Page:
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Pakistan : Law Minister forced to step down, Is the notorious Islamic nation on way to collapse?

With growing influence of Islamic extremists on one hand and separatist movements on other hand, it is really a tough road ahead for Pakistan. The den of terror is on way to collapse

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Islamic Terrorism
Supporters of the extremist Tehreek-e-Labaik party Pakistan (VOA)

After few weeks of ongoing drama Pakistan government on Monday made a deal with leaders of an extremist Islamist protest movement, agreeing that Pakistan law minister would step down from his position in return for an end to violent protests that had resulted in brutal clashes and immobilised the Pakistani capital since last few weeks. The law minister, Zahid Hamid, whom protesters had accused of blasphemy, resigned as part of negotiations overseen by Pakistan’s military. Law Minister Zahid Hamid had been accused by clerics of committing blasphemy due to a change in the wording of an oath taken by parliamentarians. The extremists, led by Rizvi, believed the change in wording as representing a softening of the state’s position against members of the Ahmadi sect, who are not permitted to identify themselves as Muslims in Pakistan. Like many times in past once again in Pakistan the government surrendered to the extremists. A dozen of people were killed and around 250 people were wounded in clashes between protestors and security forces.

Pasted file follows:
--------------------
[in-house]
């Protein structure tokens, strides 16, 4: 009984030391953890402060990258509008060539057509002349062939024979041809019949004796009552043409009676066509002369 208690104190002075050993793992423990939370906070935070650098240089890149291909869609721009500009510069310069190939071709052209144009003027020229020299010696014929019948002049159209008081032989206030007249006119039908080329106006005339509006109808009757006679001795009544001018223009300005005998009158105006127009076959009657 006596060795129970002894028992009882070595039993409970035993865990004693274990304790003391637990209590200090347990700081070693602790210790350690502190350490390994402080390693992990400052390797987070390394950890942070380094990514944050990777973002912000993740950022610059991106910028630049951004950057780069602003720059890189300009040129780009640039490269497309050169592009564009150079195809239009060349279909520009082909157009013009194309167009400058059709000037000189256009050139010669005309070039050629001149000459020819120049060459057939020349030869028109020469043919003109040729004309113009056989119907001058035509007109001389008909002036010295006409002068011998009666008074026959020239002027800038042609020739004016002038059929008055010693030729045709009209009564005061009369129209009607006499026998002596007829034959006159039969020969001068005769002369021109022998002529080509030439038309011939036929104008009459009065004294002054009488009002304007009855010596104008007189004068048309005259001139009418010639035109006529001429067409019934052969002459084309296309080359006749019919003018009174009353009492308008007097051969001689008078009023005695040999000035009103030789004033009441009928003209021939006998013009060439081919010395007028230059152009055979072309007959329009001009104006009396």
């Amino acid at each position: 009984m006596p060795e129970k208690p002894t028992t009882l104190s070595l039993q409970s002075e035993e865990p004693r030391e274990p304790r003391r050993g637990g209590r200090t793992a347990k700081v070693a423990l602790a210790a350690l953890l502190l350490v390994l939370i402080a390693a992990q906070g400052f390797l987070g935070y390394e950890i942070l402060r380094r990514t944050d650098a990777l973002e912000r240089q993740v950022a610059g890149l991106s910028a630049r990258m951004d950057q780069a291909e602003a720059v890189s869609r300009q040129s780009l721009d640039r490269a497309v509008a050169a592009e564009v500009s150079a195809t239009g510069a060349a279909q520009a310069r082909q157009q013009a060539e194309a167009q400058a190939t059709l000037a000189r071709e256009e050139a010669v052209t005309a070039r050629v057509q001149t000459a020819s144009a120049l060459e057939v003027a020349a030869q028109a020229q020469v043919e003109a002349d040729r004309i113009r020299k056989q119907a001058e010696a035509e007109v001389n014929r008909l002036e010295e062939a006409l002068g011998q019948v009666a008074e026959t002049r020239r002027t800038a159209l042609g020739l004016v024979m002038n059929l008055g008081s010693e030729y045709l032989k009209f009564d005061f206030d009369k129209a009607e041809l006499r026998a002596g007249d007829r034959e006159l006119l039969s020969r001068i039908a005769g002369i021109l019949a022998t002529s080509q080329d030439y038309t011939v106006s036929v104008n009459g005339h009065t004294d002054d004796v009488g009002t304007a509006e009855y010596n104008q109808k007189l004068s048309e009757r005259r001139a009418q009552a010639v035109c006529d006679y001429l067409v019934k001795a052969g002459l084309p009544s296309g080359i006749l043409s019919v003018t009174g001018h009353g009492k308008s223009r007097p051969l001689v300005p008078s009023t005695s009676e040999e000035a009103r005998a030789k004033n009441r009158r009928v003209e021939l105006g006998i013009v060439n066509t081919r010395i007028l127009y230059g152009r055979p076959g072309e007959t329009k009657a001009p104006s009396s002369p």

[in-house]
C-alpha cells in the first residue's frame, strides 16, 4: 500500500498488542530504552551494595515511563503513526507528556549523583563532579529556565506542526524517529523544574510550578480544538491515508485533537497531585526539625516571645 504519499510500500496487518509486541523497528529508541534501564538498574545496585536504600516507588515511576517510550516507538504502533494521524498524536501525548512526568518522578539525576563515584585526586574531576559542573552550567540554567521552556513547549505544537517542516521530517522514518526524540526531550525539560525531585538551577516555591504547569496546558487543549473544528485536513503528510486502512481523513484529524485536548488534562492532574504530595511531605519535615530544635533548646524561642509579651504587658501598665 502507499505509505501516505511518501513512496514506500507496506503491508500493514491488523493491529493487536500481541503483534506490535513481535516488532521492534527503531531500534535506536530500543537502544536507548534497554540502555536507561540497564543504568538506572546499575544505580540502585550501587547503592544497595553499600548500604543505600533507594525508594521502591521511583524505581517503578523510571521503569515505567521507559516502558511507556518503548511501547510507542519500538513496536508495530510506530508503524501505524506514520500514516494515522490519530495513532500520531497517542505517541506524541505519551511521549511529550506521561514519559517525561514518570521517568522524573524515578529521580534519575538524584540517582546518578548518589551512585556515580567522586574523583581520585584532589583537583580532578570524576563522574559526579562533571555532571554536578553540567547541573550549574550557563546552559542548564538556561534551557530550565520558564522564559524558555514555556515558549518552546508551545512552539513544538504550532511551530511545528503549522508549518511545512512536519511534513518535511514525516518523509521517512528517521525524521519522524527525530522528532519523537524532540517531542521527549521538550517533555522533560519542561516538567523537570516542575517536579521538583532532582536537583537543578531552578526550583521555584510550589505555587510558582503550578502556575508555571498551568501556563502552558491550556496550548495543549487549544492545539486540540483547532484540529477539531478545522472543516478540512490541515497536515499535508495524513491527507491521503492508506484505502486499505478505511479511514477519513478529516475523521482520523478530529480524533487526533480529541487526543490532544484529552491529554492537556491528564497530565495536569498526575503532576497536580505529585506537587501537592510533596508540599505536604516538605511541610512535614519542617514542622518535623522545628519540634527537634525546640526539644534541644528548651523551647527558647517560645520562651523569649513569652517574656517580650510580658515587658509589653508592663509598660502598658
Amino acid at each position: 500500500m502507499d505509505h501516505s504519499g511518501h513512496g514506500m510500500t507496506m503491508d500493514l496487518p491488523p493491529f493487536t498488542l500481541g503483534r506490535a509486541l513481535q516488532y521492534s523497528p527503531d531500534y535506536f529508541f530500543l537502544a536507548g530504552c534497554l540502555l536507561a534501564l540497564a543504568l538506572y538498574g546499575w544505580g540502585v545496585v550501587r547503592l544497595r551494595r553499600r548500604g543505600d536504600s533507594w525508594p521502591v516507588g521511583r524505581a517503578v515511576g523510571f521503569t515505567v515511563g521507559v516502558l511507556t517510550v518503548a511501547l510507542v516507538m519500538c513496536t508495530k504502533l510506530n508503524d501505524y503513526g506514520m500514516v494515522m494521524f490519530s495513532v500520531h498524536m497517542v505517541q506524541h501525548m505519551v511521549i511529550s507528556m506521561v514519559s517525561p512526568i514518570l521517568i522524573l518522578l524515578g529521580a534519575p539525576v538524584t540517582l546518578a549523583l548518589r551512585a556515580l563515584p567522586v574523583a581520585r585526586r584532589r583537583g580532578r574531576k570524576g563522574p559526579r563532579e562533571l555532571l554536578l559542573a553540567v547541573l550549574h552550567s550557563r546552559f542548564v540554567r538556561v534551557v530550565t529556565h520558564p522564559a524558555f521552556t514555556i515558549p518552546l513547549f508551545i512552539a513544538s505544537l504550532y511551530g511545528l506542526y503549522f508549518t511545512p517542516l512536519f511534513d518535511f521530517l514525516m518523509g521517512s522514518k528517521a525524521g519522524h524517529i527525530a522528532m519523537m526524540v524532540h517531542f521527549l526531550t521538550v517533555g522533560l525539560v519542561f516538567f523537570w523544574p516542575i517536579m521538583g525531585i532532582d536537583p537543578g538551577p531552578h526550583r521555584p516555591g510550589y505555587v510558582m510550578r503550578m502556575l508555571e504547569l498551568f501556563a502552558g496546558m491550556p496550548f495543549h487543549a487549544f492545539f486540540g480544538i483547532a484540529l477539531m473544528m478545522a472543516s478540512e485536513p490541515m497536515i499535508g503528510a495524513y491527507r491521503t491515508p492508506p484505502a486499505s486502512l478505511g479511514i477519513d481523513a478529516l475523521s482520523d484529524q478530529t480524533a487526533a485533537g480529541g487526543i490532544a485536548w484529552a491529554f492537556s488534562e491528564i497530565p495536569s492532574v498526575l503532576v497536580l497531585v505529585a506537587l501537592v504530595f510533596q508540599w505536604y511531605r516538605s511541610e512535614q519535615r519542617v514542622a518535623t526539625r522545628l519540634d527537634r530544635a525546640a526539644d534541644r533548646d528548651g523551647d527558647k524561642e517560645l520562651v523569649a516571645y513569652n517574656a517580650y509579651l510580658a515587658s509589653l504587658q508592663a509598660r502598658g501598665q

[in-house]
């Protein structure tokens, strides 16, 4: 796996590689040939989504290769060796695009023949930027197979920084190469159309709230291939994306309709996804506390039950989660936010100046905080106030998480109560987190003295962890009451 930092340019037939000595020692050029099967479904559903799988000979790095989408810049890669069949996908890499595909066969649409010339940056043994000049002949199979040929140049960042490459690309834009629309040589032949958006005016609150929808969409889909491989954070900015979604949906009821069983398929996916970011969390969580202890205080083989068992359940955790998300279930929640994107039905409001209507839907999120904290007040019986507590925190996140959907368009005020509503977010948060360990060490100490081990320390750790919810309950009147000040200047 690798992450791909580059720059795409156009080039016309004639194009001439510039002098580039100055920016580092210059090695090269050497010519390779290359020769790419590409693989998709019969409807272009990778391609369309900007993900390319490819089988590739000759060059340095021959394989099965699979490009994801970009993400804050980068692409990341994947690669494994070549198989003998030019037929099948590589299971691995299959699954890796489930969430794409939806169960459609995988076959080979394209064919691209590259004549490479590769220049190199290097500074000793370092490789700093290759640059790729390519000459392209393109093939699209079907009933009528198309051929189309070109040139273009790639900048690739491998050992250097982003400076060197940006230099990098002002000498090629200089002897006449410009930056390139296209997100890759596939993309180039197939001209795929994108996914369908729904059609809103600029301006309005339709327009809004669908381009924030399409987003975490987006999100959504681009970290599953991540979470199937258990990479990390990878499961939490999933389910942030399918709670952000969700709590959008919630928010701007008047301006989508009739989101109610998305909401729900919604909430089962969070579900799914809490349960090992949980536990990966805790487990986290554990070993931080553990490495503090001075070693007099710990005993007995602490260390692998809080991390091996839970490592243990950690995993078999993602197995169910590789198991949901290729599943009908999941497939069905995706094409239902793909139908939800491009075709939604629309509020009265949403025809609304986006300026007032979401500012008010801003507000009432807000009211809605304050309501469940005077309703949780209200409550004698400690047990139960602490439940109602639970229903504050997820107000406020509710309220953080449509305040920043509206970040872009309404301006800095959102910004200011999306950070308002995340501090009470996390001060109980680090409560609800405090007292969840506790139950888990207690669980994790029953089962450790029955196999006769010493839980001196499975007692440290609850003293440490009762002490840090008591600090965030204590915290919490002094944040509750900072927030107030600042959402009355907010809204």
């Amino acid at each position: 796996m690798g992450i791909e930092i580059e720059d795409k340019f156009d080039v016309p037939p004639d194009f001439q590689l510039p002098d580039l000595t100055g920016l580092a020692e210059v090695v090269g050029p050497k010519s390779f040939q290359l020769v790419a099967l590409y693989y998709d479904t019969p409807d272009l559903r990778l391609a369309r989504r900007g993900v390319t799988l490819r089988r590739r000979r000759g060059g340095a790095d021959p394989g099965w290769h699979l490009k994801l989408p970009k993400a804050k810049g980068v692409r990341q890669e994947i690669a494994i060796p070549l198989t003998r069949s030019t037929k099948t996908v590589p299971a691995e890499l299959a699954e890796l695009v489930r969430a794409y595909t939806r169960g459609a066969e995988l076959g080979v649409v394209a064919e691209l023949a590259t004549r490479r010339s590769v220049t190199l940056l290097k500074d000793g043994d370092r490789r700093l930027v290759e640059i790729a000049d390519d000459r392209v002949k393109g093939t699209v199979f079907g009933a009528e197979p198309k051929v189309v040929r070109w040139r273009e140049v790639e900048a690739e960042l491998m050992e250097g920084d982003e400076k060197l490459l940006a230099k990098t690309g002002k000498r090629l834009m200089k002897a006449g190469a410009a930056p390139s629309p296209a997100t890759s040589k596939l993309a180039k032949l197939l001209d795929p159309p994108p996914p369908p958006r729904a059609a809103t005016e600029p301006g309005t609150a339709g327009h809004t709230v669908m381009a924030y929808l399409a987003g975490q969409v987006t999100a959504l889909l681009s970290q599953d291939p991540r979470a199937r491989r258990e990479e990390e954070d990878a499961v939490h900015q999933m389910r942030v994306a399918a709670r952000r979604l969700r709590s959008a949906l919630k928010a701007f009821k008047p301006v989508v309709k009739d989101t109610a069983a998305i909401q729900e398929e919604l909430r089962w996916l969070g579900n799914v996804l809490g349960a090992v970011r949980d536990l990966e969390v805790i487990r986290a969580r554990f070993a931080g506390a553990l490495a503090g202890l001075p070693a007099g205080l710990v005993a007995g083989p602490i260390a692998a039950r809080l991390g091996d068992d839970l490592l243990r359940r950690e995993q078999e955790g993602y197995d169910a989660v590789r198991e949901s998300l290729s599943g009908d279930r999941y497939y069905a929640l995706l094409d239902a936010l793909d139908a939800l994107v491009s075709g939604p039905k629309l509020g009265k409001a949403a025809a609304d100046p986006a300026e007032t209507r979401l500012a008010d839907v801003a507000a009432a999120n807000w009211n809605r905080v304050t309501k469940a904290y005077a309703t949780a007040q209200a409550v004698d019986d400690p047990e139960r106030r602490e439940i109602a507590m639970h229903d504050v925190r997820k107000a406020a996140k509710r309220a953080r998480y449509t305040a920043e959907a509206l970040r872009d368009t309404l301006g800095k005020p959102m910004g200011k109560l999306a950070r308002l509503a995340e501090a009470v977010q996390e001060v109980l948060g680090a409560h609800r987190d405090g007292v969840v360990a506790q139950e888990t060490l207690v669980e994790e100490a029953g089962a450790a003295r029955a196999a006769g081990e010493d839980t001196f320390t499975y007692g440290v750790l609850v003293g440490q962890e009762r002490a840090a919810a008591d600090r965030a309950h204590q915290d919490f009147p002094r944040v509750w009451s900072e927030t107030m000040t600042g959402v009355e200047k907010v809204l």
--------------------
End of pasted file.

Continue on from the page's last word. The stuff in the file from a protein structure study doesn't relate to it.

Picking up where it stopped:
“On the assurance of the Chief of Army Staff, we are calling off the sit-in,” Muslim extremist and protest leader Khadim Hussain Rizvi representing radical “Tehreek-e-Labaik” told a crowd of around 2,500 demonstrators in Islamabad on Monday.

Islamic Extremists
Supporters of the Tehreek-e-Labaik party (VOA)

This is not the first time when Islamic extremists have highjacked the government in Pakistan. Not a single Prime Minister in Pakistan has been allowed to complete his tenure since the country’s inception 70 years ago. The political situation in Pakistan has never been a swift ride ever since 1947, as four times democratic governments were thrown away by military dictators, one prime minister was killed while another one was hanged by judiciary, many were sent home by presidents and two were dismissed by the Supreme Court, the latest been Nawaz Sharif.

The recent developments have again proved that Pakistan’s democratically elected government has no authority, it is the islamic extremists who hold the jar of power dictating government what to do and what not to do. Few days back only, a judicial panel ordered the release of Islamic militant leader Hafiz Saeed who was the mastermind of deadly Mumbai terror attacks in 2008 from house arrest. Hafiz Saeed have a huge following and popularity in Pakistan, and was to take up leadership of a political party which he planned to start. The matter of concern is future of Pakistan with such terrorists penetrating in power corridors.